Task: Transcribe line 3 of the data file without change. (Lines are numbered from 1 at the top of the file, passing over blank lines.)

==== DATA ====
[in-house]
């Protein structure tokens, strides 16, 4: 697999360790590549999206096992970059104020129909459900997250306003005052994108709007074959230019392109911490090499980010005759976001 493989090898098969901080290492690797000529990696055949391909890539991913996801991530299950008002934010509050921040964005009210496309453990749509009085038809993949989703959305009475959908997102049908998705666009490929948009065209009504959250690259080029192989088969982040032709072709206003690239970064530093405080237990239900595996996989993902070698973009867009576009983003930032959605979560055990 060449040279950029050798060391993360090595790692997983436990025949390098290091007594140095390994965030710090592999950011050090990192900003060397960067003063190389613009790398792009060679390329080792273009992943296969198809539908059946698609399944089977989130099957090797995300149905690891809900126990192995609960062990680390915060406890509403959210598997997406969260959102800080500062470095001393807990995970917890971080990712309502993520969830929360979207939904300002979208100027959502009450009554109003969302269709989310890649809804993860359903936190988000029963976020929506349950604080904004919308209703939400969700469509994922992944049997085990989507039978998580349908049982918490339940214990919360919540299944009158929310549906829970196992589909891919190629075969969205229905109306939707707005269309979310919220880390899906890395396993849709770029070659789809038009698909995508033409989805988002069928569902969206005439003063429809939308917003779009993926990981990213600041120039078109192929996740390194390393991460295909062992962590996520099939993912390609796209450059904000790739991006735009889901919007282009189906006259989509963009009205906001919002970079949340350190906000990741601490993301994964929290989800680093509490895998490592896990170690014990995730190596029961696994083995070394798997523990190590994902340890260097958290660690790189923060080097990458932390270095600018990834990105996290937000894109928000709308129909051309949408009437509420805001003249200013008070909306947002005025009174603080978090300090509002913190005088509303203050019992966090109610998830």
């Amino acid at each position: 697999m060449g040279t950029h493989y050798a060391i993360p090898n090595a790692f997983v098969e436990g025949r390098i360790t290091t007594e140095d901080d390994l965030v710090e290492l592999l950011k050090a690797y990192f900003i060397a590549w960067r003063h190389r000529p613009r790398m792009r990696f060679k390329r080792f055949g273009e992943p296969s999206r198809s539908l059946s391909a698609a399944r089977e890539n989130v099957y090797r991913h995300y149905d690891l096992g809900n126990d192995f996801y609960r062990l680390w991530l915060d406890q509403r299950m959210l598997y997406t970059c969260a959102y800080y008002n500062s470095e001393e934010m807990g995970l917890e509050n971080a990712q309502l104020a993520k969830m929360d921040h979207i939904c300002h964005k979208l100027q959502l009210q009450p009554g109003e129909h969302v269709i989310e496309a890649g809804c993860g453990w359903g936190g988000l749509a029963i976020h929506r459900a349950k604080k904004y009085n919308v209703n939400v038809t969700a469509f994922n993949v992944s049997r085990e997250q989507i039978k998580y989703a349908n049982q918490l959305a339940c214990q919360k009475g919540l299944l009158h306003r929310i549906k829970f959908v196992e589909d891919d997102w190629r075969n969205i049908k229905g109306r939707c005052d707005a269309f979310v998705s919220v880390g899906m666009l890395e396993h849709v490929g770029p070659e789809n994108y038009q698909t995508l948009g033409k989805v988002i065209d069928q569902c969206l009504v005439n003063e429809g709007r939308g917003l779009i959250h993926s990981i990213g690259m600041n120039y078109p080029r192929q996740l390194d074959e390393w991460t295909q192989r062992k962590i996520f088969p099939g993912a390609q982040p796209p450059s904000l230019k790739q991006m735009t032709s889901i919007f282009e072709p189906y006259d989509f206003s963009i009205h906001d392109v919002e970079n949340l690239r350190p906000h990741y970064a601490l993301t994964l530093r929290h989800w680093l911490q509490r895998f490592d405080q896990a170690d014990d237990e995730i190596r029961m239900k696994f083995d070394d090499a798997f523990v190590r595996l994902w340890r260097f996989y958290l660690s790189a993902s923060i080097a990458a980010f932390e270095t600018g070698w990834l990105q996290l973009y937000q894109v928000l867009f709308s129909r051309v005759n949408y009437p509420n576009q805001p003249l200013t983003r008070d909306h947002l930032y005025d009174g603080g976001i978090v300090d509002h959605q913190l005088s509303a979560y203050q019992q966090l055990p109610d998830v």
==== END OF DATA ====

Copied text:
């Amino acid at each position: 697999m060449g040279t950029h493989y050798a060391i993360p090898n090595a790692f997983v098969e436990g025949r390098i360790t290091t007594e140095d901080d390994l965030v710090e290492l592999l950011k050090a690797y990192f900003i060397a590549w960067r003063h190389r000529p613009r790398m792009r990696f060679k390329r080792f055949g273009e992943p296969s999206r198809s539908l059946s391909a698609a399944r089977e890539n989130v099957y090797r991913h995300y149905d690891l096992g809900n126990d192995f996801y609960r062990l680390w991530l915060d406890q509403r299950m959210l598997y997406t970059c969260a959102y800080y008002n500062s470095e001393e934010m807990g995970l917890e509050n971080a990712q309502l104020a993520k969830m929360d921040h979207i939904c300002h964005k979208l100027q959502l009210q009450p009554g109003e129909h969302v269709i989310e496309a890649g809804c993860g453990w359903g936190g988000l749509a029963i976020h929506r459900a349950k604080k904004y009085n919308v209703n939400v038809t969700a469509f994922n993949v992944s049997r085990e997250q989507i039978k998580y989703a349908n049982q918490l959305a339940c214990q919360k009475g919540l299944l009158h306003r929310i549906k829970f959908v196992e589909d891919d997102w190629r075969n969205i049908k229905g109306r939707c005052d707005a269309f979310v998705s919220v880390g899906m666009l890395e396993h849709v490929g770029p070659e789809n994108y038009q698909t995508l948009g033409k989805v988002i065209d069928q569902c969206l009504v005439n003063e429809g709007r939308g917003l779009i959250h993926s990981i990213g690259m600041n120039y078109p080029r192929q996740l390194d074959e390393w991460t295909q192989r062992k962590i996520f088969p099939g993912a390609q982040p796209p450059s904000l230019k790739q991006m735009t032709s889901i919007f282009e072709p189906y006259d989509f206003s963009i009205h906001d392109v919002e970079n949340l690239r350190p906000h990741y970064a601490l993301t994964l530093r929290h989800w680093l911490q509490r895998f490592d405080q896990a170690d014990d237990e995730i190596r029961m239900k696994f083995d070394d090499a798997f523990v190590r595996l994902w340890r260097f996989y958290l660690s790189a993902s923060i080097a990458a980010f932390e270095t600018g070698w990834l990105q996290l973009y937000q894109v928000l867009f709308s129909r051309v005759n949408y009437p509420n576009q805001p003249l200013t983003r008070d909306h947002l930032y005025d009174g603080g976001i978090v300090d509002h959605q913190l005088s509303a979560y203050q019992q966090l055990p109610d998830v």